10 Different Style Lunges To Hit Your Legs
Leg day was always one of my favorites. And while I now opt for full body workout instead of targeting just one area (read more about my training split here), I still love leg exercises. And that most definitely includes lunge variations! Lunges are an awesome, unilateral exercise that can be tweaked to target multiple muscles of your lower body and boost strength. Even basic variations can be challenging and insanely effective.
In addition to squats and deadlifts, lunges are one of the main exercises to hit your legs. They help improve balance, strength and performance.
Truth be told, I adore squats and deadlifts (check out these fun squat variations) but lunges just kill me. I think it’s both the combination of them being a unilateral and challenging movement, but they’ve have always gotten my heart rate up in addition to killing my legs.
One of the reasons I love using lunge variations with clients is that they’re so effective. When activated properly, lunges targets far more than the quadriceps which is what most people think when they hear the word. They require a ton of stability through the glutes, (especially the medius and minimus) a great stretch on the hip flexors and depending on torso positioning they can place more emphasis on hamstrings and glutes versus totally quad dominant.
As I already mentioned, lunges are a unilateral exercise (read about other favorite unilateral exercises here) which means that they help improve core strength, boost performance, and help correct muscle imbalances.
Regardless of your goals, be it weight loss, strength, performance or maintenance, lunges can easily have a place in your training program.
That said, like most exercises; before you move onto any lunge variation you need to have mastered the basics. This means a basic stationary lunge and a reverse lunge. Not only do you need to be able to perform these exercises confidently, but you need to be able to stabilize the front knee and truly activate the muscles of the lower body (specifically the glutes) before progressing. Oh, and make sure you can perform multiple lunges without falling over- kind of crucial ?
Once you’ve mastered these basics- jump into some fun variations to switch it up and keep your muscles progressing!
Lunges With Parlof Press
This variation is a fun one but a deceptively hard one. It not only requires far more core strength to press the dumbbell away from your body, but you’ve also got to hold a static lunge to do so.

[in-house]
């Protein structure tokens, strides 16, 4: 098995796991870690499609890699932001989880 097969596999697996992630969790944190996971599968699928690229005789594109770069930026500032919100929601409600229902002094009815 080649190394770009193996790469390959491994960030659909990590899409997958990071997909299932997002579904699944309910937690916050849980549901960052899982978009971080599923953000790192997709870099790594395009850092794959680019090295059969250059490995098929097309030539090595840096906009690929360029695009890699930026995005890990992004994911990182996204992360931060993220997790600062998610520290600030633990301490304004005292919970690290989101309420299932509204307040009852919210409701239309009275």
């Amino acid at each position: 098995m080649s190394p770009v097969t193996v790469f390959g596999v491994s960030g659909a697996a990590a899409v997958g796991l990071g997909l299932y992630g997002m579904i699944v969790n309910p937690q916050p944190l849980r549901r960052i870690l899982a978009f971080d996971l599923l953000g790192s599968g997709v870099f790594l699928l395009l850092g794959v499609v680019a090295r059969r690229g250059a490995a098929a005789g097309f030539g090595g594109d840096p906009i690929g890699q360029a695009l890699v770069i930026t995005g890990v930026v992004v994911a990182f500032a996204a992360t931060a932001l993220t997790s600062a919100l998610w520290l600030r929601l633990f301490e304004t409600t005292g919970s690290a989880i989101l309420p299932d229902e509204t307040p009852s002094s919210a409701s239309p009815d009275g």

Instead of targeting your strength through movement, this lunge boosts your stability by having you hold the contraction during the hardest part of the lunge (the bottom). You’ll shake, vibrate and be fatigued after few reps. So, enjoy that ?
Training with pauses is a widely underused technique but a great one to improve form and boost strength. I love paused reps and you can read more about them here.
Quick tip: like everything else in exercise, not every variation is right for every person. If you need some help developing a program, hit up my online training programs for more customized help!
Barbell Reverse Lunges
Training with a barbell on your back is fun- but hard. Because the barbell extends so far from your body this lunge variation requires a lot of balance.
Since you’ll be stepping back with each lunge, work with a light load (just the bar) until you get used to the movement and firing your core muscles to stay upright with the bar.
The mechanical loading of the barbell is a great way to target the lower body but also prevent osteoporosis in the spine- double win.
This variation obviously hits your legs but also the rest of your body, specifically your core and shoulders! Placing the load in a different area requires a new type of stabilization.
And with this variation you’re unable to hinge forward (because the weight is overhead) so you develop much more core strength. Not to mention the contraction if continuously holding a weight overhead!